Undoubtedly some sceptics will question the effectiveness of robot tutors, and there is research going on at present to assess this. One such project is the EU-based Emote project, which is researching the use of empathy-based robotic tutors (pictured above).

However, there is already some evidence to show the benefits of robots as tutors. Belpaeme cited a study where onscreen learning was assessed and compared on its own, with an onscreen robot and with a physical robot providing tutoring. The physical robot was found to be much better than the onscreen robot, suggesting that a suitably friendly-feeling robot could provide an acceptable alternative to a real-life tutor.


Education isn’t the only area where robots with faces can play a role. Baxter, a manufacturing and factory robot manufactured by Rethink Robotics (pictured at the top), has been given a face to make him intuitive to use, with a variety of expressions making his operation common-sense.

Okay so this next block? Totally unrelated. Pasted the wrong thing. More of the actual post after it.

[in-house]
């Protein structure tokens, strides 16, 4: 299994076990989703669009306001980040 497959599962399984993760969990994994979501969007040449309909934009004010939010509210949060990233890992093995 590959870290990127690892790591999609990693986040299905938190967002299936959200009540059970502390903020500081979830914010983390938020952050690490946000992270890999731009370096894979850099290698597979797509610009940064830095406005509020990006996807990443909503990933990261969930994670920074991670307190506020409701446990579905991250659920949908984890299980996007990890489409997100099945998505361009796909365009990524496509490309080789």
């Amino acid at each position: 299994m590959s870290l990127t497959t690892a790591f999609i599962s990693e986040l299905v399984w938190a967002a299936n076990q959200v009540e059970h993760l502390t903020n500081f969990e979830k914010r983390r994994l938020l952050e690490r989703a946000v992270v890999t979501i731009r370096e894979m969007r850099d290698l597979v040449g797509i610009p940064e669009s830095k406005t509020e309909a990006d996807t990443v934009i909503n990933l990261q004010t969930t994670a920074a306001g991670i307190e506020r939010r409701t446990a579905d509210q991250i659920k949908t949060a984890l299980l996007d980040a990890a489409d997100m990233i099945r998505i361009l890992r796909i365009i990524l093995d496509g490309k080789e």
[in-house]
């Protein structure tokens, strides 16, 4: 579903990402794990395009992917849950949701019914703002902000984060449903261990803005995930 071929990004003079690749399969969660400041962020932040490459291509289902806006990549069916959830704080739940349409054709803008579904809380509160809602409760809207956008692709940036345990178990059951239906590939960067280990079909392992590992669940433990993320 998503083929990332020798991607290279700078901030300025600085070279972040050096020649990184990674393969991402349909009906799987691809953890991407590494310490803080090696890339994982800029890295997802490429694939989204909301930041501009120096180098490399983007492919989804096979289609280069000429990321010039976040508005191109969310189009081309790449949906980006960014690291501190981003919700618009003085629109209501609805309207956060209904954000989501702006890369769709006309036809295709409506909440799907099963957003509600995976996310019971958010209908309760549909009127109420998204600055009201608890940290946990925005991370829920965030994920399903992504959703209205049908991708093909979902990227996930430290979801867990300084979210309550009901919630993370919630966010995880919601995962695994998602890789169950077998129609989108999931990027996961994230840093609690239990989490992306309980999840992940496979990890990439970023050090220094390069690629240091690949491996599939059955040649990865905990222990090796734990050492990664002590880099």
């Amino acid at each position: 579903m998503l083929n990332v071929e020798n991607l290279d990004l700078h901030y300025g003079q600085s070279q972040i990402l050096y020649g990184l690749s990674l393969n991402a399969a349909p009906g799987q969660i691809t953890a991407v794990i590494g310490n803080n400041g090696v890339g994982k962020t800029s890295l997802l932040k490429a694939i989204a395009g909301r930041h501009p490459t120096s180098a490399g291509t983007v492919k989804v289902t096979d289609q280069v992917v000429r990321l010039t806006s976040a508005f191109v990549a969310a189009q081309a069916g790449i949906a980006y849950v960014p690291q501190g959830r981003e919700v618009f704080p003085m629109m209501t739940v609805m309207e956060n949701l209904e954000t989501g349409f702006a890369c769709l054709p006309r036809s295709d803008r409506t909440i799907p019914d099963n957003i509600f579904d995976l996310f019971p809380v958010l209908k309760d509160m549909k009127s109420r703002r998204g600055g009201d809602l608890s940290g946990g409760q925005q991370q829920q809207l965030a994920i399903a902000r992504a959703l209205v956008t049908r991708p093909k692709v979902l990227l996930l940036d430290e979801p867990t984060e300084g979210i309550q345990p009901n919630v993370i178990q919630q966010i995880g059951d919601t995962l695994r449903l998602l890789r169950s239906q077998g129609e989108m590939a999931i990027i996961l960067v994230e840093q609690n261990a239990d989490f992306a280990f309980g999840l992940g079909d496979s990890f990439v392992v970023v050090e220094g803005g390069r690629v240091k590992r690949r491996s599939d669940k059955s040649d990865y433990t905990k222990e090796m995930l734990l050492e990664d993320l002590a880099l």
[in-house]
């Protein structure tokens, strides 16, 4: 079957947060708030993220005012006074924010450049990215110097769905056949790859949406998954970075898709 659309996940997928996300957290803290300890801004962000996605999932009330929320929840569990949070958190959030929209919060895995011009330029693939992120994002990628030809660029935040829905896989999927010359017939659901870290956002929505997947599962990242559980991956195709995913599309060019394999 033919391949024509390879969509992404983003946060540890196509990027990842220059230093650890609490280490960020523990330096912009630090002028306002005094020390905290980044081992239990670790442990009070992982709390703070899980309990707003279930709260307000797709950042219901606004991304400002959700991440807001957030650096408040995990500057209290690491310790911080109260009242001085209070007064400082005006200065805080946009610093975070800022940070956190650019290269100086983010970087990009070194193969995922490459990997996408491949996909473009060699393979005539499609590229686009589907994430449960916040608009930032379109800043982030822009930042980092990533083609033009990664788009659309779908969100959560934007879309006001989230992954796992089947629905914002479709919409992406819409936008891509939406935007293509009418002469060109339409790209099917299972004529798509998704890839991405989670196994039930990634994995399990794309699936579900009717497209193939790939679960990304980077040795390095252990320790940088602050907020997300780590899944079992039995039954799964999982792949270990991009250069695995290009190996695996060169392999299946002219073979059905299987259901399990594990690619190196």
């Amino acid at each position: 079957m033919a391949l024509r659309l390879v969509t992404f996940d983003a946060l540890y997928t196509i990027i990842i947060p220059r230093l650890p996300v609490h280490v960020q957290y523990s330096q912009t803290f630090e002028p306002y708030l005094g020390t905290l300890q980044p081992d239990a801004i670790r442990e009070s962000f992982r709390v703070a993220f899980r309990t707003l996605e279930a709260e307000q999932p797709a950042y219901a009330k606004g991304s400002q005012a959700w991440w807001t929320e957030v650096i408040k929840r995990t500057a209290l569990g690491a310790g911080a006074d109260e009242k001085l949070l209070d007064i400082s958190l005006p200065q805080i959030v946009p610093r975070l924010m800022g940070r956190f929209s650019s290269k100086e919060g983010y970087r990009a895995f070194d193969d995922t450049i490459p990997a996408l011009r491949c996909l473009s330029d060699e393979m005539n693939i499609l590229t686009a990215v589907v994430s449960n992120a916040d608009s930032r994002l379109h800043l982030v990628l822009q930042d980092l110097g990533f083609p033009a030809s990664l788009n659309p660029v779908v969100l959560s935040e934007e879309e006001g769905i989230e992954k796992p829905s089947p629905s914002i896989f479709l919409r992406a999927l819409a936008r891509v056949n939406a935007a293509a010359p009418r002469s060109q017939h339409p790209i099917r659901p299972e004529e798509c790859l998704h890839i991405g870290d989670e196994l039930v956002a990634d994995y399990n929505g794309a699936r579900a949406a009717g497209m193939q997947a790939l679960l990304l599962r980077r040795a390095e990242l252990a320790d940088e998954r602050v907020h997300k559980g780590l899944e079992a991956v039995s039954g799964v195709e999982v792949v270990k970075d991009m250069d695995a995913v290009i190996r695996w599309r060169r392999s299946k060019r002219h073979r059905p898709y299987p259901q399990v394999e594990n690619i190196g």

Elsewhere anthropomorphic robots have been used for health purposes. They show significant promise in “compliance” roles, such as encouraging patients to stick to specific diets, and have been found to be beneficial for autistic children.

A particularly remarkable example that Belpaeme discussed was the case of an eight year old boy undergoing rehabilitation after a severe stroke. Having shown very limited response to therapy, the boy was introduced to a NAO robot (the same type use by the Emote project), which practitioners used to conduct his physiotherapy.

The NAO robot demonstrated the physical exercises that the boy emulated, and just six days later he had recovered enough to be discharged from hospital.

Featured image courtesy of Rethink Robotics.

First body image courtesy of Emote.

Second body image courtesy of Aldebaran Robotics.